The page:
Metalepsis

Definition of Metalepsis

Metalepsis is derived from the Greek word metōnymia, which means “substitution” or “sharing.” It is a figure of speech like metonymy or metaphor. However, it is an advanced form of figurative speech in which one thing refers to another thing that is only slightly related to it. There are two ways to make this association. One is through showing causal relationship to seemingly unrelated things. The other is through indirect intermediate replacement of terms.

Features of Metalepsis

Metalepsis is a reference in which a phrase or a word taken from figurative speech is employed in a new context. Metalepsis is also known as transumption. According to Werner Wolf, “It is a fictional representation that consists of different levels and worlds, among which unconventional transgression takes place.”

Metalepsis often conveys metaphorical expression by using a word associated with a thing that it is being referred to. In addition, this figure of speech could be a reference for a literary work, such as if somebody says, “Something smells in Denmark,” it would be considered to be a reference to Shakespeare’s famous play Hamlet.

Examples of Metalepsis in Literature

Example #1: Macbeth (By William Shakespeare)

“Tomorrow, and tomorrow, and tomorrow,
Creeps in this petty pace from day to day,
To the last syllable of recorded time;
And all our yesterdays have lighted fools
The way to dusty death. . . .
Life’s but a walking shadow, a poor player….”

There are many examples of metalepsis in Shakespeare’s works, since he multiplies metaphors and duplicates figures of speech in various guises. He works on one figure, and then moves onto the next and continues from where he started off. There is a concatenation of different figures that quickly pile on one another as shown in bold.

Example #2: Out, Out (By Robert Frost)

“As he swung toward them holding up the hand
Half in appeal, but half as if to keep
The life from spilling…”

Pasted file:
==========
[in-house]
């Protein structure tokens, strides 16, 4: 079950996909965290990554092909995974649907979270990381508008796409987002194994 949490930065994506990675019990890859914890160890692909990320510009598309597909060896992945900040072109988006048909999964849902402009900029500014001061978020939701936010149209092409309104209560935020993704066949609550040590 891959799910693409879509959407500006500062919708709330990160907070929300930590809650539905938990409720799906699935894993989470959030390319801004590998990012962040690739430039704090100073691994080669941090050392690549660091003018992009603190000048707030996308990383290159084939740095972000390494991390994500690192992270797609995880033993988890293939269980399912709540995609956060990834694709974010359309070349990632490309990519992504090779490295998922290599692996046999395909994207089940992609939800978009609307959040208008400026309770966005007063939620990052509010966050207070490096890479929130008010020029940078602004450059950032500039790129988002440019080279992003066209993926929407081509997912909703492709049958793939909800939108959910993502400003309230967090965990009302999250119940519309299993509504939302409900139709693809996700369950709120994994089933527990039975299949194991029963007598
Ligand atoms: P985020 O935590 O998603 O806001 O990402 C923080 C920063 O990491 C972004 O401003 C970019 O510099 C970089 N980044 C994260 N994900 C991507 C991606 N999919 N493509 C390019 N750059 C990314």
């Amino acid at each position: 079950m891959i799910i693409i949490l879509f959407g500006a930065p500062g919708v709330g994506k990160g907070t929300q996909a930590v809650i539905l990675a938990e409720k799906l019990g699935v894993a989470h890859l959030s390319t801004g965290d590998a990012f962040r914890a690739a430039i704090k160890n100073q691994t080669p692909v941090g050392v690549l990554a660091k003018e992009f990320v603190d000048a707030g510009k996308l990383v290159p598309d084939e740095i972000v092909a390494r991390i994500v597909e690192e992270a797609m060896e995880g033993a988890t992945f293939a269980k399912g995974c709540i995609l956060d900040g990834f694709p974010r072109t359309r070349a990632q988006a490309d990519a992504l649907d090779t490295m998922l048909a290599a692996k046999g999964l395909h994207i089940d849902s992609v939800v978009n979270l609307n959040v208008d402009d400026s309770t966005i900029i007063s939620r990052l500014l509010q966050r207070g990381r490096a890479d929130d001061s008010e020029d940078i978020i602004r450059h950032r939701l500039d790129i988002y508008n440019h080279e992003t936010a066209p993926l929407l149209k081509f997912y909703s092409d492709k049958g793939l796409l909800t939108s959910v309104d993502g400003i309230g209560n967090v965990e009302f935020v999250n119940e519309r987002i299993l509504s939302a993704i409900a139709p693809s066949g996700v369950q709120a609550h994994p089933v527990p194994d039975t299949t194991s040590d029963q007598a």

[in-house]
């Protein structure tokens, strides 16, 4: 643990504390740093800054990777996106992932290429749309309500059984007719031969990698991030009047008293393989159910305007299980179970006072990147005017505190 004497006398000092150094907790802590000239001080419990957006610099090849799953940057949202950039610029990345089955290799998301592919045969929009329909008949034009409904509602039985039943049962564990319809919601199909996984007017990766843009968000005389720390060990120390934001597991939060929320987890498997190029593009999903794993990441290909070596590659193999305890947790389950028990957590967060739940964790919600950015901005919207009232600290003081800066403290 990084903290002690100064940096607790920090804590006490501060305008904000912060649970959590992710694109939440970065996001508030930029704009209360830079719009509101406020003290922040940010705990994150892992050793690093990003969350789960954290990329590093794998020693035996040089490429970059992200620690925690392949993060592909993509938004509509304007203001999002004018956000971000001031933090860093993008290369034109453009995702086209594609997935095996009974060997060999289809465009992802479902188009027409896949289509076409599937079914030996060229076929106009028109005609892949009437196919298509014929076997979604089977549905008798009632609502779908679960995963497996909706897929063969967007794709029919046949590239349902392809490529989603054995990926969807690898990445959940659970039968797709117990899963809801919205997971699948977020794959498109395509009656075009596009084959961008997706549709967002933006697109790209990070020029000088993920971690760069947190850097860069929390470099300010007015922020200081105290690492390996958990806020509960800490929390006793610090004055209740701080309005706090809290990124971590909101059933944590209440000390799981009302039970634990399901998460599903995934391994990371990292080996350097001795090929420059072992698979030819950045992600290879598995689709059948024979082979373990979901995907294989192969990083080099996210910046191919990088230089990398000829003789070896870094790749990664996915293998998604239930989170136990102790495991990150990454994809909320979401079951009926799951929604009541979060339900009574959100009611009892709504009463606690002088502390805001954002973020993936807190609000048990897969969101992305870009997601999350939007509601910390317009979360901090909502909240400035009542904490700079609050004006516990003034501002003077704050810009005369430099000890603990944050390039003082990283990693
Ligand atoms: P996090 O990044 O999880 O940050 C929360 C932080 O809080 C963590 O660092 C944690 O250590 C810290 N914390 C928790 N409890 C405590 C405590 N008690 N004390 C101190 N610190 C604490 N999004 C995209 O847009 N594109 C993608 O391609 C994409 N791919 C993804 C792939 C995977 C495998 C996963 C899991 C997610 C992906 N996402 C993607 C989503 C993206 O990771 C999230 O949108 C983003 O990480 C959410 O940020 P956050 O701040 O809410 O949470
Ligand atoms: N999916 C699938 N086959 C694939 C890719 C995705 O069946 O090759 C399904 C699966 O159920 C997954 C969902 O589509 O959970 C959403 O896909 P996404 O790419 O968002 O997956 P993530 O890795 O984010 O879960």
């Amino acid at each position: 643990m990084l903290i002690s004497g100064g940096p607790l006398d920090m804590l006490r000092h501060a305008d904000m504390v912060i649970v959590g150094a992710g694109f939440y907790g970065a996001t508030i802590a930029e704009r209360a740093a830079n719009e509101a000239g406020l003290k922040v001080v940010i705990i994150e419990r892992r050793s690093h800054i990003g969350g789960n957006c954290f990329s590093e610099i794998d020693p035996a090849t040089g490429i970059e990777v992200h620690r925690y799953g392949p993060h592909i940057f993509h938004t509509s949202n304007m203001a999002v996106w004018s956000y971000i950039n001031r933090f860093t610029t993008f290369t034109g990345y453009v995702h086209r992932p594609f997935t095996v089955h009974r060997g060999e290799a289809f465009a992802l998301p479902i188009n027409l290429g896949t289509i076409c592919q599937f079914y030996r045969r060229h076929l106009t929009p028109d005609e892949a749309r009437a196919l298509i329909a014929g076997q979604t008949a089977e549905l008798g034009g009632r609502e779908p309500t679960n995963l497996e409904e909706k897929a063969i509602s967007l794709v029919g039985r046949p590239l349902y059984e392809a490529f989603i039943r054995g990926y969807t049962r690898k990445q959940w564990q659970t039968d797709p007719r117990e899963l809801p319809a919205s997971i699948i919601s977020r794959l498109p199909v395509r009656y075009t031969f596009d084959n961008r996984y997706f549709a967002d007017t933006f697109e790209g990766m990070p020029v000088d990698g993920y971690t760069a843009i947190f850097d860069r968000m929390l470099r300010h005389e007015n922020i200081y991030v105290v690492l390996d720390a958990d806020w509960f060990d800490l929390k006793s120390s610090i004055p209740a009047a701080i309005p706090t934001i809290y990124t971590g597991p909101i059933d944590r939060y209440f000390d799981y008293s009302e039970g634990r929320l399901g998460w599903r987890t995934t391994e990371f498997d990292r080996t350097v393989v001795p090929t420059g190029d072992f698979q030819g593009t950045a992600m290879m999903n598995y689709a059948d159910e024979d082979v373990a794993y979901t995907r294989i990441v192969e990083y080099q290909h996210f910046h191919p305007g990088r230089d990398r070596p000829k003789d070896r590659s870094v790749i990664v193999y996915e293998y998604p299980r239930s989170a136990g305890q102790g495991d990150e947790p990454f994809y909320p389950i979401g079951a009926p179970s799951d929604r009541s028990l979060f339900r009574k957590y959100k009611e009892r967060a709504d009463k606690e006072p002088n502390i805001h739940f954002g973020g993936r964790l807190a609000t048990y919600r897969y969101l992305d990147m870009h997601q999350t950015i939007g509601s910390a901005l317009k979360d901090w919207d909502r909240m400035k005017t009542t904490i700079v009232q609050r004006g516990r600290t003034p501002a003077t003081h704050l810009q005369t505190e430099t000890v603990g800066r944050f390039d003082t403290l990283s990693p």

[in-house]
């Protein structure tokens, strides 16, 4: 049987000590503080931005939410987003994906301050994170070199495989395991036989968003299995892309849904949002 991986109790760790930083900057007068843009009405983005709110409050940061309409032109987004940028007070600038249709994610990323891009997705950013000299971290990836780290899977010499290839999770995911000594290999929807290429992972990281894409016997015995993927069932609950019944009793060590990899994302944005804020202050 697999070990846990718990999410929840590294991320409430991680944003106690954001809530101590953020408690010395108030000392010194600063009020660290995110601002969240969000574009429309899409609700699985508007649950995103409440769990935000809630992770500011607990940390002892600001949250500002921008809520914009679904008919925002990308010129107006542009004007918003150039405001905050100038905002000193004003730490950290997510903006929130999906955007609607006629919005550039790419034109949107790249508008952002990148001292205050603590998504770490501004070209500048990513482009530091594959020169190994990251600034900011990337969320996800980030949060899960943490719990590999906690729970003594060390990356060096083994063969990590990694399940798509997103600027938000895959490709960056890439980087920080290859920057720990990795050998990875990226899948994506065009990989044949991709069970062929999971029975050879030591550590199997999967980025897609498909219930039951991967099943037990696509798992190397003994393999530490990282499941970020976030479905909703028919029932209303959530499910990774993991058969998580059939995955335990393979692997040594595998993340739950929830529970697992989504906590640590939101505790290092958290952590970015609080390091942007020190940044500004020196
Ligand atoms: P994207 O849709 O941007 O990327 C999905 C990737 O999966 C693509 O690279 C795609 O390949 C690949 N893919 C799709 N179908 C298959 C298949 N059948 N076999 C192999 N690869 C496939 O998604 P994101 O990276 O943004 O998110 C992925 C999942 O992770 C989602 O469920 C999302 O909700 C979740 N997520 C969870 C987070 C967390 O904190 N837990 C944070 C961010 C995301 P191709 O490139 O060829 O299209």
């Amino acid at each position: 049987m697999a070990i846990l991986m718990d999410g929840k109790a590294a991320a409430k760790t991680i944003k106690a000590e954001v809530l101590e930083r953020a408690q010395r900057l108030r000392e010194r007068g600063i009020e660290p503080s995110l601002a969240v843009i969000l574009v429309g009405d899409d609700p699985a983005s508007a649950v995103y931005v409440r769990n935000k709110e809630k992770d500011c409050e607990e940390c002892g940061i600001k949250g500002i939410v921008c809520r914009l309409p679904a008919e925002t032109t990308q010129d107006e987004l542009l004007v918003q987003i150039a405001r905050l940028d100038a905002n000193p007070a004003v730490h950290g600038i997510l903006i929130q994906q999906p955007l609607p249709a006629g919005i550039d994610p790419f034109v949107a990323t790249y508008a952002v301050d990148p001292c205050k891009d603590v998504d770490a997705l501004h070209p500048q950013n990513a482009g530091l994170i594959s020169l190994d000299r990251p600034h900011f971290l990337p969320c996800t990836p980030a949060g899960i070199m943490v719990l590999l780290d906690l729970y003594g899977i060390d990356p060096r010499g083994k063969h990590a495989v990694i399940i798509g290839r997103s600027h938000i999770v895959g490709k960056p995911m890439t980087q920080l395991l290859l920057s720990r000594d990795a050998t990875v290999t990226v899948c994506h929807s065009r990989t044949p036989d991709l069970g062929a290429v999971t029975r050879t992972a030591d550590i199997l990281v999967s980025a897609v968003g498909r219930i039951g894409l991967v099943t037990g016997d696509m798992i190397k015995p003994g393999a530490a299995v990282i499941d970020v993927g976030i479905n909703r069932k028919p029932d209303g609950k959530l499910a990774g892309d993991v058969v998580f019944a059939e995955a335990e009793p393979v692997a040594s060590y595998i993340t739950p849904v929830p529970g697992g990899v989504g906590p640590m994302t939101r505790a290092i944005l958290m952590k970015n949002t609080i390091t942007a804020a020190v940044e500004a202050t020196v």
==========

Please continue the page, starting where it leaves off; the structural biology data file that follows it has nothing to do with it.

In these lines, the poet makes reference to keeping the “life from spilling,” meaning the spilling of blood. He makes a connection between blood and life, which means too much loss of blood shows loss of human life.

Example #3: Lycidas (By John Milton)

“But now my oat proceeds,
And listens to the herald of the sea
That came in Neptune’s plea,
He asked the waves, and asked the felon winds,
What hard mishap hath doomed this gentle swain?”

In the passage above, Milton uses “oat” as a musical instrument that is made from an oat stalk. Therefore, the word “oat” is employed as a reference to the song that the poet composes beside the ocean.

Example #4: Gone with the Wind (By Margaret Mitchell)

“I’m mighty glad Georgia waited till after Christmas before it secedes or it would have ruined the Christmas parties.”

Here, Georgia is used to develop a relationship between politicians, government, and citizens. It is now common to use the name of a country to refer to its government and its whole nation.

Example #5: Dr. Faustus (By Christopher Marlowe)

“Was this the face that launched a thousand ships
and burnt the topless towers of Ilium? “

A reference is made here to a mythological figure called Helen of Troy, who was abducted by Paris, which led to the idea of using a thousand ships for starting the Trojan war. Here, the word “face” is used as metalepsis.

Function of Metalepsis

Generally, it is employed in a literary text to develop symbolism and metaphor, by giving profound meanings to ideas and objects. By using metalepsis, the text shows deeper and hidden meanings, and therefore draws the attention of readers. In addition, it adds more poetic effect to the piece of writing. The readers are provided with allusions using another figure of speech in order to make them understand the hidden meaning communicated through it.

Also, it is used in literary comedies because the words in allusion could cause a comical exaggeration. However, in narratology, metalepsis plays with the structure of a fictional book, since the narrator may seem separated from the action, but he interacts in the middle of the story to create heightened effect and deeper meanings for the readers. A survey of metalepsis examples will help us understand the functions of this device.

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